We believe that a rounded understanding of the world in which we live is vital if our children are to make informed decisions as they grow up. It also provides a huge range of opportunities to develop our learning powers, particularly curiosity, empathy and co-operation. To find out more about what we teach and how learnng fits together, take a look at our skills and knowledge progression:
We want all children to appreciate similarities and differences between different areas of our country, our continent and our planet, and begin to understand the effect that these have on everyday lives in these places. They will be taught about key features of physical geography, including rivers, mountains, rainforests, volcanoes and climate, learning both the processes behind them and the impact that they have on human environments.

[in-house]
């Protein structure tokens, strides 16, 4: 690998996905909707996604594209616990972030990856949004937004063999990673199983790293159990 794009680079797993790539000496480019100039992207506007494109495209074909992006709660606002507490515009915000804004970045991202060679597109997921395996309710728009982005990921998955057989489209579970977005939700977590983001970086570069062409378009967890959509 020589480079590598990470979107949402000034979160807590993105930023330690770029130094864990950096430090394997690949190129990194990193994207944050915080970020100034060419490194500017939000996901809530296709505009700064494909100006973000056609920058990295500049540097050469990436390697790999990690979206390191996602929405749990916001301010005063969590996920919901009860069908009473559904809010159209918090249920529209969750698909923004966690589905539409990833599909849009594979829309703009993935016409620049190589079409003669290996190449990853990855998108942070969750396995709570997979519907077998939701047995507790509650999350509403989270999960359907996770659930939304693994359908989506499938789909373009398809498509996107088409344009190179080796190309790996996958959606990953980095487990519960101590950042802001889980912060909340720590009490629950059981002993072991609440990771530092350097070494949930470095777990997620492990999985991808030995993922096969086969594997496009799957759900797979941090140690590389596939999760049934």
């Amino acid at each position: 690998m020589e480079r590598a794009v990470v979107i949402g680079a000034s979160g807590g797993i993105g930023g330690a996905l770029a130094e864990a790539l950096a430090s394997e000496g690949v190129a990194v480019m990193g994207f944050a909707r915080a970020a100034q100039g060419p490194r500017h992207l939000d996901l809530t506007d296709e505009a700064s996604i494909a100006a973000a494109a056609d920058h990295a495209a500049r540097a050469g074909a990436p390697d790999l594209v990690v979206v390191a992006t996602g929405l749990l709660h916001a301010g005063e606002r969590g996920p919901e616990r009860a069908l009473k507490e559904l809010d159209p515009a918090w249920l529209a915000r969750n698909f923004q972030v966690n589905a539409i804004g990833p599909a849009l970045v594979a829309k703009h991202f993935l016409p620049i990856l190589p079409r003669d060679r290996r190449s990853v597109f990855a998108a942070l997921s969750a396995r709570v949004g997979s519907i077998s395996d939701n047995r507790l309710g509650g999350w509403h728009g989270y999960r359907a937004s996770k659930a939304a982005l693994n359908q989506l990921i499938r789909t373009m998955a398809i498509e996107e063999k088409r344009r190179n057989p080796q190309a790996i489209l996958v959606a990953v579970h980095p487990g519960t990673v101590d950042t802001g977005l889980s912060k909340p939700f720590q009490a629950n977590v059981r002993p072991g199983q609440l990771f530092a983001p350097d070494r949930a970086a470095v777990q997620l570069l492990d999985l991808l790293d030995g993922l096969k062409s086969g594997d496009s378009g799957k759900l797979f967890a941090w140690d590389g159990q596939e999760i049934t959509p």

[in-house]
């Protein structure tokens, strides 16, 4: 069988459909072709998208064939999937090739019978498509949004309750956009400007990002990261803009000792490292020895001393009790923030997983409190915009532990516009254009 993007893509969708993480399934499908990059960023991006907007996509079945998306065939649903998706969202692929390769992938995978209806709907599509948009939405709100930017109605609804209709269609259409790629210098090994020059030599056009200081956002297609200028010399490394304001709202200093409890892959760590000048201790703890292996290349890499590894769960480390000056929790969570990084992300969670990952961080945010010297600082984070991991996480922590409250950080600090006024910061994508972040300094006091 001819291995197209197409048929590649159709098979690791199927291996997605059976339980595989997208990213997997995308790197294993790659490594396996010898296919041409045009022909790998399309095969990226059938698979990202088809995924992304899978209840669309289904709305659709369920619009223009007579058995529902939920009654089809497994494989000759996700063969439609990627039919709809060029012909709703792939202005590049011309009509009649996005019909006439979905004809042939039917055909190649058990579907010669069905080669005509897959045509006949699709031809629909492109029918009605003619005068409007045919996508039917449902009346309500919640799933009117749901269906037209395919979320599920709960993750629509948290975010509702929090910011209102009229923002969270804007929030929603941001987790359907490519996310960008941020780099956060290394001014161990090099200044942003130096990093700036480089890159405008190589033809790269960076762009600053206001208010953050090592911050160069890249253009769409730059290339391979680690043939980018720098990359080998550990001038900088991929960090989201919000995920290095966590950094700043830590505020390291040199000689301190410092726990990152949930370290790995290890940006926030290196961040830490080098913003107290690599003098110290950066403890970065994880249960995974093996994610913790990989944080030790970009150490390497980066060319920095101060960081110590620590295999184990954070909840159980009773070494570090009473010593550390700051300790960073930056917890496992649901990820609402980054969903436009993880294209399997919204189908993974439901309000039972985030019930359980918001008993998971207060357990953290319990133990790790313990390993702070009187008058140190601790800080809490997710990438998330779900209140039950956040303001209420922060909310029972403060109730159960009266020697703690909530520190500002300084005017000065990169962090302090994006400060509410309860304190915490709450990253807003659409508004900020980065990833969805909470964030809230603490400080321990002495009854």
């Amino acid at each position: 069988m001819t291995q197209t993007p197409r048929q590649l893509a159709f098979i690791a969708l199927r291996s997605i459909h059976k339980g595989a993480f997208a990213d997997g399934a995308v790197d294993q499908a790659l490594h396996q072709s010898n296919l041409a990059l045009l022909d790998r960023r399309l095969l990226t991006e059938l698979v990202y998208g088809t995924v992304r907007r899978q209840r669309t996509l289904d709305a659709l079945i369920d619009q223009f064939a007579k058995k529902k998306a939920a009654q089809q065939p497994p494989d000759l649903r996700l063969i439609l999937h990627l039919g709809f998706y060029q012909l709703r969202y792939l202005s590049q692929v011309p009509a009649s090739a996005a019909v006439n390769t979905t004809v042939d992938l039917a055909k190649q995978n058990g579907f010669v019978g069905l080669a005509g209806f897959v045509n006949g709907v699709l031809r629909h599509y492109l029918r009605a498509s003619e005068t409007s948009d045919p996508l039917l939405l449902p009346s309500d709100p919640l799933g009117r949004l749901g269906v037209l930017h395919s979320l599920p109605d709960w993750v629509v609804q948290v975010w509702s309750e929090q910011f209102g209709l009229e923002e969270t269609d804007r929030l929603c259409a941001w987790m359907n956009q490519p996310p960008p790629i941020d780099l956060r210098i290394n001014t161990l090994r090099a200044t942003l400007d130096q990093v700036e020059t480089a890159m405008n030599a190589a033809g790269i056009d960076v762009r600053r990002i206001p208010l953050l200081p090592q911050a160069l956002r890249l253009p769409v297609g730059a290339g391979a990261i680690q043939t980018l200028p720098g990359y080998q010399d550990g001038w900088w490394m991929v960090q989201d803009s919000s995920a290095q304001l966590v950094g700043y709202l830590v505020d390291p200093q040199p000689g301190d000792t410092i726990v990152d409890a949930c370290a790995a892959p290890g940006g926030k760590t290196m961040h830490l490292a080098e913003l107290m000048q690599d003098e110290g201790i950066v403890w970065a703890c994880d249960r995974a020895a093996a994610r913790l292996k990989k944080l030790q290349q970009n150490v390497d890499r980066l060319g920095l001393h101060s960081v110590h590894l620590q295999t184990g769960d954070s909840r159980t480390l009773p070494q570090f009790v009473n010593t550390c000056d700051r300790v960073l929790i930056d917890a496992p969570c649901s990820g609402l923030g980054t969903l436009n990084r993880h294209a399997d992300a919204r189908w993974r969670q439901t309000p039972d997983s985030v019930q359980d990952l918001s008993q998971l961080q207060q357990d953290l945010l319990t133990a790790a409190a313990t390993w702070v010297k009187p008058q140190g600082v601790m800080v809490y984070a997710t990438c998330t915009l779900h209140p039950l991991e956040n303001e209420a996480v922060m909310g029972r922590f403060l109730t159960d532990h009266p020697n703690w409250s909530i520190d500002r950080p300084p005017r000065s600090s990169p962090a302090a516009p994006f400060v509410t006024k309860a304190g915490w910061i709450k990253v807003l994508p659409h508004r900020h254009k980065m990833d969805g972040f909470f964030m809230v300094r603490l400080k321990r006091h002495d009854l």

We also believe that locational knowledge - the ability to use and identify places on maps and globes - is crucial. All children should leave our school knowing where they live and where that is situated in the world. They will be able to name and locate the seven continents and five oceans, as well as some of the countries and regions that they have studied (such as the USA, Caribbean, Amazon rainforest, River Thames and Andes mountains).
Finally, children will learn to behave like geographers, collecting information through fieldwork, data analysis, first– and second-hand accounts and map study. They will recognise the strengths and weaknesses of different sources of information, and use this to inform their own conclusions and decision making - both at school and in the wider world beyond.
Year 3 and 4 - Badger class have been exploring a range of natural disasters. They investigated the effect that they can have on local communities, the reasons why they occur and some of the things that people are doing to try to limit their effects. To conclude the project they worked in teams to create posters, packed full of facts, photos and explanations of one particular type of disaster.